What Artists Do + other books by Leonard Koren

Photo: Natalie Peeples

For the past three decades, Leonard Koren has been quietly publishing elegant, thoughtful books wherein he writes simply and directly about the often complex subjects of art and aesthetics. He designs his own books, including the typeface, and they’re special objects in and of themselves. What Artists Do, Koren’s latest project, examines why and how artists create their art, using the work of six seminal conceptual artists—including Donald Judd, John Cage, and Christo and Jeanne Claude—to illustrate his ideas. It’s a slim, focused volume, perfect for those looking to think more intentionally about an artist’s vision and the execution thereof. Like Koren’s other volumes, there’s something calming in the book’s clean design, gentle prose, and warm wit. For a fuller package, pair What Artists Do with some of Koren’s other publications like Making WET: The Magazine Of Gourmet Bathing (a compilation of his tongue-in-cheek periodical that ran from 1976 to 1981); The Flower Shop: Charm, Grace, Beauty, Tenderness In A Commercial Context; or his classic Wabi-Sabi: For Artists, Designers, Poets & Philosophers. [Laura Adamczyk]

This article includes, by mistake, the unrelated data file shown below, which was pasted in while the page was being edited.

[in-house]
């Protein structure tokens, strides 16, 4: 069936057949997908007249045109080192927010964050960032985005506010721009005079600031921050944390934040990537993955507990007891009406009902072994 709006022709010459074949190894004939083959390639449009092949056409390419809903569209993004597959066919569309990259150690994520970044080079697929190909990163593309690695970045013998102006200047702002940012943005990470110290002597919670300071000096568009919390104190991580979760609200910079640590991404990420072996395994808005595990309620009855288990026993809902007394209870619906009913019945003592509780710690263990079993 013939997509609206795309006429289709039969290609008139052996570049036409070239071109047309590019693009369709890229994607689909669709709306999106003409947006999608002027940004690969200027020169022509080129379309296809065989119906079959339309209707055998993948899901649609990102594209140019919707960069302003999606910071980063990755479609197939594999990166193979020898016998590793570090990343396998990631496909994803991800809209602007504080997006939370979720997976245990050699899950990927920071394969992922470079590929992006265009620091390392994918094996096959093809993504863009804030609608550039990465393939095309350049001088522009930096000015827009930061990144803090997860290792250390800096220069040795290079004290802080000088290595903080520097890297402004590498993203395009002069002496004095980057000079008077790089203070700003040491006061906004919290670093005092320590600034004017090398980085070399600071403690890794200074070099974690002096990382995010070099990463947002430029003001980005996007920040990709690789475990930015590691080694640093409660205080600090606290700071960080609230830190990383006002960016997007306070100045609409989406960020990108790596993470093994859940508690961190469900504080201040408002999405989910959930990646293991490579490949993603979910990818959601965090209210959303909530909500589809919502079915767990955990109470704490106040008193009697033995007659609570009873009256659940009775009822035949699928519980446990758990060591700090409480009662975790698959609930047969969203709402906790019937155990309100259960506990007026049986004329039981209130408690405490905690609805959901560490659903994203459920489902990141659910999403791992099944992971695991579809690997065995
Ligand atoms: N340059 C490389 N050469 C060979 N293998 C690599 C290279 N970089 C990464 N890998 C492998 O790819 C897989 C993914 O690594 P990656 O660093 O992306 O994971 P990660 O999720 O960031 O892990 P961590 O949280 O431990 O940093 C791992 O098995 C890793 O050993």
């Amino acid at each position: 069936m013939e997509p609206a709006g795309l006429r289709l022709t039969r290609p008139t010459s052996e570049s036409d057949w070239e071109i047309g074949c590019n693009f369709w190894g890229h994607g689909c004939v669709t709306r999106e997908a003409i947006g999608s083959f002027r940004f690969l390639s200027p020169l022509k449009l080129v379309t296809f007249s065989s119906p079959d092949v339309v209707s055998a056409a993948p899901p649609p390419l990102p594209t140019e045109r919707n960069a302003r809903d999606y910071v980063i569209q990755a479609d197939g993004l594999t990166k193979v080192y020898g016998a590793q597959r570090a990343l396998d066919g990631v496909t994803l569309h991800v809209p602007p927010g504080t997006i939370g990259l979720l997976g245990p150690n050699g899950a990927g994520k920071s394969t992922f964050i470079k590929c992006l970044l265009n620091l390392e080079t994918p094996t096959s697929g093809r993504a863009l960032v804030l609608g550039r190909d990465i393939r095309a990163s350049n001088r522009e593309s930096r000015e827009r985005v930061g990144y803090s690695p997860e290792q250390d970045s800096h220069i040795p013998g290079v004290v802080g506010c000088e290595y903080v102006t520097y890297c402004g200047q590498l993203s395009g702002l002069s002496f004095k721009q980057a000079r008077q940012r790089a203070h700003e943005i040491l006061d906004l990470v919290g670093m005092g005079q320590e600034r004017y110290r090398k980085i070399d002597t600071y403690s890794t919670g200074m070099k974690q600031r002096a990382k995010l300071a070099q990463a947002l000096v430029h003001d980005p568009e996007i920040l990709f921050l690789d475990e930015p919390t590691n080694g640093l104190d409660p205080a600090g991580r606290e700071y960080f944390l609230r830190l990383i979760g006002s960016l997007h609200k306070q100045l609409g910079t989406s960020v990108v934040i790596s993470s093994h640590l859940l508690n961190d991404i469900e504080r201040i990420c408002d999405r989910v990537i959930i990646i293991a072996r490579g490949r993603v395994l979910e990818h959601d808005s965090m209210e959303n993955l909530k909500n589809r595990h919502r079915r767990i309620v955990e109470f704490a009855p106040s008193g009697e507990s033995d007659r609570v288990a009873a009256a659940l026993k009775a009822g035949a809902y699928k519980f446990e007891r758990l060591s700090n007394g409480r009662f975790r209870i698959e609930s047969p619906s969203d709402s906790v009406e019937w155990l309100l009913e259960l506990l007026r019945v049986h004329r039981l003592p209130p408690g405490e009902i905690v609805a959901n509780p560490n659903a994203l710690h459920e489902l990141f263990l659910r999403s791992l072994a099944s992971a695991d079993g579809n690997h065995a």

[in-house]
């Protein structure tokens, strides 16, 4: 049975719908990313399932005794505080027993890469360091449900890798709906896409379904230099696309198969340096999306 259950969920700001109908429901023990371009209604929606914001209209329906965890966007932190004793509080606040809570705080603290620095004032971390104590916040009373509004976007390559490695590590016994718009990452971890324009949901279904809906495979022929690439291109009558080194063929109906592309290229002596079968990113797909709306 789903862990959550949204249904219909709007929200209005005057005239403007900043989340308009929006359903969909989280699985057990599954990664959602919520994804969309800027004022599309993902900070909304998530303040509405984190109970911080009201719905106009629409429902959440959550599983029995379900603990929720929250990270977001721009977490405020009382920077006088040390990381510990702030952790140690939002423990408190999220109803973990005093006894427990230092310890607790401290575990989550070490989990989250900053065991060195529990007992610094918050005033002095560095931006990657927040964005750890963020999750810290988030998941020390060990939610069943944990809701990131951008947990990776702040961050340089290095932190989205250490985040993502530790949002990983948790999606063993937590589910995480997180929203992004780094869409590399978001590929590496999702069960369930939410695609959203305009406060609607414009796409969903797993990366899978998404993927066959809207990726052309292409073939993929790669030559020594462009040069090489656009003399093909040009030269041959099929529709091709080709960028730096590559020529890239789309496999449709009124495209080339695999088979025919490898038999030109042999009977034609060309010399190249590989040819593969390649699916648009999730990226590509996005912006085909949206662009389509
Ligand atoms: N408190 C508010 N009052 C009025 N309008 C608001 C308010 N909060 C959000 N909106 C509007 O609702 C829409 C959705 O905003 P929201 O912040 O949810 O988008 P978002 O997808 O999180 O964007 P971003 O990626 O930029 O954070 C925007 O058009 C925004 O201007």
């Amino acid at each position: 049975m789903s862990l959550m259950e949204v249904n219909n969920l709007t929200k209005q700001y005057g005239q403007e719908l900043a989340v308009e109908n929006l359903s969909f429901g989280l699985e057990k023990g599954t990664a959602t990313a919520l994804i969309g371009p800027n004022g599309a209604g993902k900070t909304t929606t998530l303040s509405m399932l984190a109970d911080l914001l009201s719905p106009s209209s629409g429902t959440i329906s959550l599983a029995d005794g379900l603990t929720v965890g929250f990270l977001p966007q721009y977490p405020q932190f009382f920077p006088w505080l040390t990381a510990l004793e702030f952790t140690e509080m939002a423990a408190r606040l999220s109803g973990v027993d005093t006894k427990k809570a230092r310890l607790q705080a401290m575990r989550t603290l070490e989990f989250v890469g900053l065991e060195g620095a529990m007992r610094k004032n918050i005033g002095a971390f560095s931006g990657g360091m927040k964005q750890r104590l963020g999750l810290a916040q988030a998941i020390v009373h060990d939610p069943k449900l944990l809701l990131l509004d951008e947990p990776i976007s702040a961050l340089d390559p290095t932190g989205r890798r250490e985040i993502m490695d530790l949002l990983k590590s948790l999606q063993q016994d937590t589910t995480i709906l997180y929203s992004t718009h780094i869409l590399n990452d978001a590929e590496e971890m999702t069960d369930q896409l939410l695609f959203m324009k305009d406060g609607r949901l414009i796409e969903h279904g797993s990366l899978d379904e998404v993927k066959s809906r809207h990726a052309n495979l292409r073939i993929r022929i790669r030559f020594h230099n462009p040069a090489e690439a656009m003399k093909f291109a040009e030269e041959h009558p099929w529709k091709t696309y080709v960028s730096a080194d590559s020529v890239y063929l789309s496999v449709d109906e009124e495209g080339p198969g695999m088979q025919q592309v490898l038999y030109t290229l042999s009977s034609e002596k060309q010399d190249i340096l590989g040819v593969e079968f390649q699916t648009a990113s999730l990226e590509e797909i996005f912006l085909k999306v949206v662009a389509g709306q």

Rock ’n’ roll oracle cards

Photo: Natalie Peeples

A natural extension of the pop-culture votive candles that have become ubiquitous in recent years, NYC graphic artist Natalie Mertz’s Rock & Roll Oracle deck takes illustrations of 40 iconic pop, rock, hip-hop, soul, and jazz artists and turns them into symbolic representations of various archetypes and stages of life a lá a tarot deck. Dolly Parton represents climbing the mountain of one’s dreams, for example, while Tupac represents the embattled soul of a poet. Produced in a limited edition of 1,000 and presented in an aesthetically pleasing white box with metallic rainbow text, they’re ideal for simple three-card spreads and daily single-card readings. You don’t even have to know anything about tarot cards to get something out of them, simply reflect on what larger-than-life personalities like Ozzy Osbourne and Prince symbolize in your own personal pop-cultural pantheon. [Katie Rife]